January 10, 2020
It’s funny, in a curious way, because it’s January, and January is known as a bit of a cold-hearted month for a number of reasons; one, cause it’s cold! But, the curiously funny thing is, that for the second time in two weeks, I’m having not a winter warmer, but a light, refreshing, mix with ginger beer and ice cubes and sunshine (admittedly, chilly sunshine, but sunshine, pals, is sunshine). This devilish mix, though, is such an old favorite, and (perhaps more important? I’d say most important) my wife’s top drink, or at least top five, that it gets consumed at our house – or at nearby bars – year round. It’s a treat year round, too, as the tequila smoke and warmth play so perfectly with the ginger beer, and then that unexpected in a way, slight sweet fruity boop from the cassis and tangy tang of lime (or lemon, in a pinch, hence the “esque” in this this title, but, you know, needs must), all combining into a, well, treat! No matter what the day of the year.
One note: some folks (many?) shake the tequila, juice, and cassis first. That’s not my style. I’m not saying my style is better, oh no! But I do how I do. You do you. We all can still toast drinks.
The El Diablo-esque
1-1/2 ounces tequila (often, reposado, but I think blanco is nice, too)
1/2 ounce freshly squeezed lemon juice
3-1/2 ounces ginger beer
1/2 ounce crème de cassis
Lemon slice, for garnish
1. Fill a big-ish highball or comparable glass three-quarters full with ice cubes. Add the tequila, lemon juice, and ginger beer. Stir thoroughly, but no need to chase the devil in an over-rambunctious manner.
2. Carefully drizzle the cassis over-the-top of the mix (I tend to angle towards the edges, but that’s me, again). If you want, give it a brief stir. Garnish with the lemon. Go January, go!
January 3, 2020
Gin. Geeeeeen. Gin. I remember when I first started making drinks with gorgeous (mostly!) gin, way way way back in the dawn of time, moreorless, a darker age in many drink ways. Back then, we only had a few gin choices, and even less choices in other boozy things. But we’re talking gin here friends, ol’ junipally gin. So, back then, again, I thought of gin in a probably more regimented fashion. But, like many (and many more each day, one hopes), I’ve learned as time has passed, and the imbibing world has changed. Jumping into our time machines (you have one, right?) from those way-back-then days of few gins to today and BOOM, gins-a-popping. All kinds of variations on the gin theme. Which leads to today, where I’m drinking a wonderful gin distilled in Italy, a gin called PiùCinque. Now, I love gin. And I love Italy. But I didn’t know that, as in many spots, Italy’s long and distinguished distilling and delicious-tipple-making scene had embraced gin, too – but it has! PiùCinque utilizes ten specific botanicals to give it a very individual taste, but one that stays true to the gin roots, with a nice even juniper-ness. One that’s partnered with nine intriguing friends (which gets us to ten, see), including I think sage, ginger root, wormwood flowers, angelica, Seville orange (if I’m reading things rightly), almond, the earthy mysterious zedoary, orris root, and lemony, springtime bergamot. That latter really brings this gin into its own, starting the taste off with light citrus notes that then smoothly move into the grounded, herbal, nut, root notes. Definitely worth a solo sipping over a cube or two.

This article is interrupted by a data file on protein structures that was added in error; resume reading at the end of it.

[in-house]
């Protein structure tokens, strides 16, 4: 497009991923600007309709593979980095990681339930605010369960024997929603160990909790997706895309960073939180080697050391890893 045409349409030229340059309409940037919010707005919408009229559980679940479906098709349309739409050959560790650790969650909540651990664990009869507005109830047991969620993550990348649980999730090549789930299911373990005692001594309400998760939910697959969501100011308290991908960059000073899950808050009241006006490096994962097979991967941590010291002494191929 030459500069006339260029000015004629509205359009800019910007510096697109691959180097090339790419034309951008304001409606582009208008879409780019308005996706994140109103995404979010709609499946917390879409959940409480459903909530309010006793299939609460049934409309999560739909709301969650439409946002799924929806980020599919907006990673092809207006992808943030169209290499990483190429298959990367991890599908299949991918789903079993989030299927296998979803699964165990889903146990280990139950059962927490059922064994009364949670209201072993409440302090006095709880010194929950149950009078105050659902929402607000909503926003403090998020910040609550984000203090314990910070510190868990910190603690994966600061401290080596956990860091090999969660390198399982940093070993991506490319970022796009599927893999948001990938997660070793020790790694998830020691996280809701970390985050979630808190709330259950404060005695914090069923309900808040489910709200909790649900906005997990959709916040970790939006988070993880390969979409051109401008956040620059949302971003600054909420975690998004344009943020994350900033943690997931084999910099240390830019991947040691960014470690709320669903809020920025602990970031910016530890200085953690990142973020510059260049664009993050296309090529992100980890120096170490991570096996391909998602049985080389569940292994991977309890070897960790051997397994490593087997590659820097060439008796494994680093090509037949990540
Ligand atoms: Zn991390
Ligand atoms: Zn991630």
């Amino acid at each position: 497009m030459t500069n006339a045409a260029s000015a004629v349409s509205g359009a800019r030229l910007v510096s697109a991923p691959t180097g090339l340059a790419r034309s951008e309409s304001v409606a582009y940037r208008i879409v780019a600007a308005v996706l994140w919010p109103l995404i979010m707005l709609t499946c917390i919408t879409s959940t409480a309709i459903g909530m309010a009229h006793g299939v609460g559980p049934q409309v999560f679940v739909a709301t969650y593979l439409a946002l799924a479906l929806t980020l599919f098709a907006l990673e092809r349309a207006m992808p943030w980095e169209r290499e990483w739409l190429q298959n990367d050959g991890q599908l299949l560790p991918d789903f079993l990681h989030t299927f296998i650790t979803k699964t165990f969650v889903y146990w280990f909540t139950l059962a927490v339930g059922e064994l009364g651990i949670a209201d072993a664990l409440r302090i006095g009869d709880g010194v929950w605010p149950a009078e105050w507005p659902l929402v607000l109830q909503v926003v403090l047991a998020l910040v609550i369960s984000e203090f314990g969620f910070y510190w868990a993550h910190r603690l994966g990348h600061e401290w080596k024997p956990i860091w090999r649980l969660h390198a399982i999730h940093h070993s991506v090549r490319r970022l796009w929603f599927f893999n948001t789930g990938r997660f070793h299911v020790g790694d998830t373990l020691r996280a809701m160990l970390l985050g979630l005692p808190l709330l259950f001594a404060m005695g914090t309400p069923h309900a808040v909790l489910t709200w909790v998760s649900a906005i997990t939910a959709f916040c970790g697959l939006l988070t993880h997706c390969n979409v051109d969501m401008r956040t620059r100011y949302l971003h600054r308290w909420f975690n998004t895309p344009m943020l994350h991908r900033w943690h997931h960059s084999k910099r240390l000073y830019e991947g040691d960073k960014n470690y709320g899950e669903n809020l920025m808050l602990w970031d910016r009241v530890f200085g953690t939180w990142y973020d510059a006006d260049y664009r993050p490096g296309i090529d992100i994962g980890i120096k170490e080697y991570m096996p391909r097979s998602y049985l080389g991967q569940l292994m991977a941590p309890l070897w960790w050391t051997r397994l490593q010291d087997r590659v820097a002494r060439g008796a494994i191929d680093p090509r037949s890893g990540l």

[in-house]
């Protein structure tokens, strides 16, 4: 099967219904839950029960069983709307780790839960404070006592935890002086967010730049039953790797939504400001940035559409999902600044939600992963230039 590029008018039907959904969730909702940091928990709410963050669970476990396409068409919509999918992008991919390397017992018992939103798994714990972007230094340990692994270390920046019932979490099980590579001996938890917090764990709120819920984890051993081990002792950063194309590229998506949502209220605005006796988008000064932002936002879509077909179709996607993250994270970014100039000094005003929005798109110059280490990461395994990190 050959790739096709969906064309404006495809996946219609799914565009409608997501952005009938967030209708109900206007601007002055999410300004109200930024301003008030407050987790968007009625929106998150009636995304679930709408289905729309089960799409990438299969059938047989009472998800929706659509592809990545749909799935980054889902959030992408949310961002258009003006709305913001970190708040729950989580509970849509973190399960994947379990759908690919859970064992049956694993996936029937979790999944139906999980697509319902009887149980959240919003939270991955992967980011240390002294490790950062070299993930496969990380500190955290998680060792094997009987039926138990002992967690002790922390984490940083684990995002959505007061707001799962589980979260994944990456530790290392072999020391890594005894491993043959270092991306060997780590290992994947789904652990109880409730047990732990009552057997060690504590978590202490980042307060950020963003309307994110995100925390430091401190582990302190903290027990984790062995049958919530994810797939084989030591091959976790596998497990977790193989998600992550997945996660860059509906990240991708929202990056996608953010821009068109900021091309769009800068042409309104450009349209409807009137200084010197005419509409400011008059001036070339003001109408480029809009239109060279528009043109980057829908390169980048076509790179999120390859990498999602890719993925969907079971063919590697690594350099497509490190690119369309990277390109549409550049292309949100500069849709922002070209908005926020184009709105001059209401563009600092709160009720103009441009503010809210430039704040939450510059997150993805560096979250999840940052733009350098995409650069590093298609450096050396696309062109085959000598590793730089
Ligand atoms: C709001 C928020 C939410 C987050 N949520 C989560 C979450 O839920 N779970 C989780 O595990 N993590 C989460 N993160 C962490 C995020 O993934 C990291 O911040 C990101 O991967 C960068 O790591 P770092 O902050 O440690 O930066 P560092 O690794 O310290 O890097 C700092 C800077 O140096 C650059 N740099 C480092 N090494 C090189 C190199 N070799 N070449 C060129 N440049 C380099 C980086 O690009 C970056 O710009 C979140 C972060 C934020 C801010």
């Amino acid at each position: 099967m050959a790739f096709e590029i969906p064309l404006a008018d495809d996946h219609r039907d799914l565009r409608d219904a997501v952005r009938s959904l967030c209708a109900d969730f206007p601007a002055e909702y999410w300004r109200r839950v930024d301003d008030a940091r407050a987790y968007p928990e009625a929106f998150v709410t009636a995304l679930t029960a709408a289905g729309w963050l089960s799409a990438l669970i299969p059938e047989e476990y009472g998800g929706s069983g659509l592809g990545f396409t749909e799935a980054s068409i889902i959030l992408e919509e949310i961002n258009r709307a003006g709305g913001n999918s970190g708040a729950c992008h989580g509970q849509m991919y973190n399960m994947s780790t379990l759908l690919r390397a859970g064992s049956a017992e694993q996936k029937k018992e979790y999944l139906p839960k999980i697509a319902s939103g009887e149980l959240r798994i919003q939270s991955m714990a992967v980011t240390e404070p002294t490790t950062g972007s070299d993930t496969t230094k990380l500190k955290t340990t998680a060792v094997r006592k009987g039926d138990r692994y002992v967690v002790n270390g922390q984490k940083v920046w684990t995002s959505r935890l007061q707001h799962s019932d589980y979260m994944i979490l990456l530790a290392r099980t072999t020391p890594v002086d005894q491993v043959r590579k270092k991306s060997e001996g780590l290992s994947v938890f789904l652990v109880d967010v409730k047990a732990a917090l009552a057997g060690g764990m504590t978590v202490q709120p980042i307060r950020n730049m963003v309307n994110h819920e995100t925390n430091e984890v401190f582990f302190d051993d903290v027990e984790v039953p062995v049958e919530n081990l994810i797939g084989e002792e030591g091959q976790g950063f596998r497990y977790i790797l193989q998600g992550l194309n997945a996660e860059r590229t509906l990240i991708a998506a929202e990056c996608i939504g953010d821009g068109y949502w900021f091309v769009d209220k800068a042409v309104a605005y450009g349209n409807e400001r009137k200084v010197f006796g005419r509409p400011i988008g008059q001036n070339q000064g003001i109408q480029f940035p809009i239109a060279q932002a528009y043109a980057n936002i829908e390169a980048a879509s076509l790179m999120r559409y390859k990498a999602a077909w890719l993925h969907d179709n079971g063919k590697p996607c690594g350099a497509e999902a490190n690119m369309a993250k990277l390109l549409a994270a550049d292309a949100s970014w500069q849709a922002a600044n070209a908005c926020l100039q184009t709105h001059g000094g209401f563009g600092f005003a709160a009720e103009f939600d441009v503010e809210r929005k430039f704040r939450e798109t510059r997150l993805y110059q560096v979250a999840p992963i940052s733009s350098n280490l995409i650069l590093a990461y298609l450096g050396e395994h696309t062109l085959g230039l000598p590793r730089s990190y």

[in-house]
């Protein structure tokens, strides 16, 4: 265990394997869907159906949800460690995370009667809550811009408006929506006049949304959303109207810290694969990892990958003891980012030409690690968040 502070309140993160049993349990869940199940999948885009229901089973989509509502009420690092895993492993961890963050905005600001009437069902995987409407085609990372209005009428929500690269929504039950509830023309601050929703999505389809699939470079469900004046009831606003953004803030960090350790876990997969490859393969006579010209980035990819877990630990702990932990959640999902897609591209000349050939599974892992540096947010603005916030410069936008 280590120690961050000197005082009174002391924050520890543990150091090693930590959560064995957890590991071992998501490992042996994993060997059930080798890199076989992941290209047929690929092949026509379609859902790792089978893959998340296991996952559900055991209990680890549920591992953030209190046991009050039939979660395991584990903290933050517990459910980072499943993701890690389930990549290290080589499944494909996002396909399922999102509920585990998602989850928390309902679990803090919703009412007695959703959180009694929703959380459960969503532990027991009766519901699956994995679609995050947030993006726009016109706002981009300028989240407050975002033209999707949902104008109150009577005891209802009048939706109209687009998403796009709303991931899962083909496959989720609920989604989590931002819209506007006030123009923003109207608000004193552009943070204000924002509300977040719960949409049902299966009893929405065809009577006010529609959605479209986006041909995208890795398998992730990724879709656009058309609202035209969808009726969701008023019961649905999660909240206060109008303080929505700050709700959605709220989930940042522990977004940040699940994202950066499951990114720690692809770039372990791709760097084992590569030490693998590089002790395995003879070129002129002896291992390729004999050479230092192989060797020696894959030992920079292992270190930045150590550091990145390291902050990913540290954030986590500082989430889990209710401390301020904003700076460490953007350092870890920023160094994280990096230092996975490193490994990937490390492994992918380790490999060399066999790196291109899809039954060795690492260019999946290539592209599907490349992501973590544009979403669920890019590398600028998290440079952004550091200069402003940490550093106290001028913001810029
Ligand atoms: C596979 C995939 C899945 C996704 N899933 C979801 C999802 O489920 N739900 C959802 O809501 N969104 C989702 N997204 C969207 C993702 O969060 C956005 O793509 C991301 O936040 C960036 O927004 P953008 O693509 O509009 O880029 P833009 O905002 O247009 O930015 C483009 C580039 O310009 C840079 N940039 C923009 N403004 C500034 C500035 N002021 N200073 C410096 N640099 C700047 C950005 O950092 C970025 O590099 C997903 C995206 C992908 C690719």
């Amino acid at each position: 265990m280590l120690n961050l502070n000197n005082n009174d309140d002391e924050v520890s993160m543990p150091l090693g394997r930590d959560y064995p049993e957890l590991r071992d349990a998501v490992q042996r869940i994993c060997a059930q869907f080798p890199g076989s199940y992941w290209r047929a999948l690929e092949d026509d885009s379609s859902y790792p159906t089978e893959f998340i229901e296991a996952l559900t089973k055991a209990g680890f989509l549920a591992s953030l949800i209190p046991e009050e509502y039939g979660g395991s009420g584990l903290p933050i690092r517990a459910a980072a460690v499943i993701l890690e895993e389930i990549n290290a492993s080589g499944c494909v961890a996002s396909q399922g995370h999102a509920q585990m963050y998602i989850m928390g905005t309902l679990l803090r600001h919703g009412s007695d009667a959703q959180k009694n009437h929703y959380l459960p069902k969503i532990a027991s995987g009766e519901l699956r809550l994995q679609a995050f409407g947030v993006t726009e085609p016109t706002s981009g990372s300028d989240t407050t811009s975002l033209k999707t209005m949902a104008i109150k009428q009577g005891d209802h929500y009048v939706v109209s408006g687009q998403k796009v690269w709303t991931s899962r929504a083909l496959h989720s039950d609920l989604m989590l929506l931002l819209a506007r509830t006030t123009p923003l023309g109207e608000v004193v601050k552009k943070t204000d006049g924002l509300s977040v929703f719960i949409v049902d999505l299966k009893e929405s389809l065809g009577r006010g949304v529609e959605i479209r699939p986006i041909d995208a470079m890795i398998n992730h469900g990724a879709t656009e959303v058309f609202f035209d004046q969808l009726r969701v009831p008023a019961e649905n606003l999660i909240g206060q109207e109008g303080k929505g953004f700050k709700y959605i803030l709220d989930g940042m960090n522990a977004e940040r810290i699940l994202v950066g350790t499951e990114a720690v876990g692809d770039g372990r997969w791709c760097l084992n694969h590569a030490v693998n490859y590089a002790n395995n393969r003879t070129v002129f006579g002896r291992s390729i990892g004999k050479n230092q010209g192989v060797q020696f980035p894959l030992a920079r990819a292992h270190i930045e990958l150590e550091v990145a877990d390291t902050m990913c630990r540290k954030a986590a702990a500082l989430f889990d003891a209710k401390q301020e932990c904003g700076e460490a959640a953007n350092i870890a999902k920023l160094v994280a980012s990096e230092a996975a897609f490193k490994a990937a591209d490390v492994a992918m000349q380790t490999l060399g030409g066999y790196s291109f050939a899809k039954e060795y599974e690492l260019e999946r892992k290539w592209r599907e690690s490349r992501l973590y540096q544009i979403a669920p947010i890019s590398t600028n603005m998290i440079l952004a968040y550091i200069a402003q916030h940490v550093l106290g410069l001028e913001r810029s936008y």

But also, a fine ingredient for cocktails! I was sitting in some unexpectedly warm December sunshine considering gin, all the gins I’ve had, and especially this new-to-me gin, PiùCinque, and decided I wanted a refreshing mix, and something simple (cause I’m sometimes lazy, you know) and decided on an old, old friend, the Dragonfly. This basic mix of gin, ginger beer, and (usually) lime is a dandy manner to take a gin new-to-you out for a walk, so to speak. However! I only had lemons. And I was using this Italian gin for the first time! So, I changed up the name a slight bit, as one does. Anyway! The lemon actually worked a treat with this gin’s lighter, high end citrus notes, and the gin itself brought all those botanicals to the party, and, well, the drink was delicious. End of gin story! Now, I just have to figure out how to fill my suitcase when in Italy with Italian gins, so that the Italian gins can cuddly up on my gin shelf with my other gins! Gin!
1-1/2 ounces PiùCinque gin
Approximately 4 ounces ginger beer (Fever-Tree and its genuine ginger soul worked a treat)
Lemon slice, for garnish
1. Fill a highball or other glass (that fits the scene) three-quarters up with ice cubes. Add the gin, gently.
2. Add the ginger beer, and stir in a manner that’s not too wacky, but does combine well. Squeeze the lemon over and drop it in. Drink up, with a nod to Italy (unless you’re in Italy, in which case, just be happy you’re there).
June 21, 2019
Hey sunshine daydreamers! Guess what today is? That’s right beach beauties, it’s the first day of summer, and you know what that means? Smear on the sunscreen and take off your sweaters, slip on your sunglasses and slip into some short shorts (or whatever your hot weather wear of choice), and start enjoying the rising mercury and retreating clouds and cold. All of that, plus make this this drink, which slides you straight into summer, while remembering that winter, like all seasons, isn’t gone for long. How does it do that? Well, the rum is a summer standby, of course, but dark rum can really play year round, and its pal here, Bénédictine, has that rich herbal monastic thing going on that keeps one warm when the temperature is chillier, but also fits into a number of sun-tastic tiki type drinks. See where we’re going? The final player: Crabbies ginger beer, superficially Orange Spiced variety, but if you can’t find it, go with the regular variety. Ginger beer is of course a refreshing refresher, but the orange spice, well, that’s winter time. Really, though, forget my shoehorning – this is a nice one to sip as the seasons change.